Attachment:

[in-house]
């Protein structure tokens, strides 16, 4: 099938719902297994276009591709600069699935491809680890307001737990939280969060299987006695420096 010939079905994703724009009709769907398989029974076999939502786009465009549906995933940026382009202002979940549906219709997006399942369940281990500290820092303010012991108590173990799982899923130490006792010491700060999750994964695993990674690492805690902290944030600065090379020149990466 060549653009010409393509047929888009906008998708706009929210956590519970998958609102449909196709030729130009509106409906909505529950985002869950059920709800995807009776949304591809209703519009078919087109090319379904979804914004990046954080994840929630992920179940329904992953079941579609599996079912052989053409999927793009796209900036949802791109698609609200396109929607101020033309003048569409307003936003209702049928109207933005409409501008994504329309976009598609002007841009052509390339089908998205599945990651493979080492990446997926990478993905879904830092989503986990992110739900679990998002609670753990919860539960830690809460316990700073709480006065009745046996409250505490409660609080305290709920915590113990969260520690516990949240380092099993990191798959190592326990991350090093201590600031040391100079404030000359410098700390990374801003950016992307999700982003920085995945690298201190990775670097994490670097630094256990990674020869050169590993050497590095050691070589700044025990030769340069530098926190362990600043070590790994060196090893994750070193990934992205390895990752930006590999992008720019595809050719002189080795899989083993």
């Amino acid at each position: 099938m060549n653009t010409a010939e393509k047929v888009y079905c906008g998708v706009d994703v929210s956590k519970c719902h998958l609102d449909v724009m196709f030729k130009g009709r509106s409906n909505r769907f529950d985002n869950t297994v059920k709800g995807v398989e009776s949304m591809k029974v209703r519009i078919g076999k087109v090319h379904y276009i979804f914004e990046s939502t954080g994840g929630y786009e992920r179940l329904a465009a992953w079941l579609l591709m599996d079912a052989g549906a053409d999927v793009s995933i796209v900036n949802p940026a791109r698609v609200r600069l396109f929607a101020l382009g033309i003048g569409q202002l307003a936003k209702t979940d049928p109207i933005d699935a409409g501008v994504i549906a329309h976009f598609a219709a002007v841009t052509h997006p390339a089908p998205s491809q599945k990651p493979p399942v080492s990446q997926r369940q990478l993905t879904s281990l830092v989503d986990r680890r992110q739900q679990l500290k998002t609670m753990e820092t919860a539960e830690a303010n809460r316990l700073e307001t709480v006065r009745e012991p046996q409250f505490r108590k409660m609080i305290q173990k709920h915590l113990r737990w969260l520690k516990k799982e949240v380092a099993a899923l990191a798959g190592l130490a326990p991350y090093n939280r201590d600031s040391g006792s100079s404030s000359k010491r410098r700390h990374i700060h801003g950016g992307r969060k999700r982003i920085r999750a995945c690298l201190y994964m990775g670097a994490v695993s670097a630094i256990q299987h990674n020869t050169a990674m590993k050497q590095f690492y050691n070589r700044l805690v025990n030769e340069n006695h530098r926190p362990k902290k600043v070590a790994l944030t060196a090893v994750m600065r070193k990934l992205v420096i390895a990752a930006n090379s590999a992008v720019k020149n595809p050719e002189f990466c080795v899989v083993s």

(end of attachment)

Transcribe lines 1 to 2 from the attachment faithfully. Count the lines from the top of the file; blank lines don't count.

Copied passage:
[in-house]
């Protein structure tokens, strides 16, 4: 099938719902297994276009591709600069699935491809680890307001737990939280969060299987006695420096 010939079905994703724009009709769907398989029974076999939502786009465009549906995933940026382009202002979940549906219709997006399942369940281990500290820092303010012991108590173990799982899923130490006792010491700060999750994964695993990674690492805690902290944030600065090379020149990466 060549653009010409393509047929888009906008998708706009929210956590519970998958609102449909196709030729130009509106409906909505529950985002869950059920709800995807009776949304591809209703519009078919087109090319379904979804914004990046954080994840929630992920179940329904992953079941579609599996079912052989053409999927793009796209900036949802791109698609609200396109929607101020033309003048569409307003936003209702049928109207933005409409501008994504329309976009598609002007841009052509390339089908998205599945990651493979080492990446997926990478993905879904830092989503986990992110739900679990998002609670753990919860539960830690809460316990700073709480006065009745046996409250505490409660609080305290709920915590113990969260520690516990949240380092099993990191798959190592326990991350090093201590600031040391100079404030000359410098700390990374801003950016992307999700982003920085995945690298201190990775670097994490670097630094256990990674020869050169590993050497590095050691070589700044025990030769340069530098926190362990600043070590790994060196090893994750070193990934992205390895990752930006590999992008720019595809050719002189080795899989083993």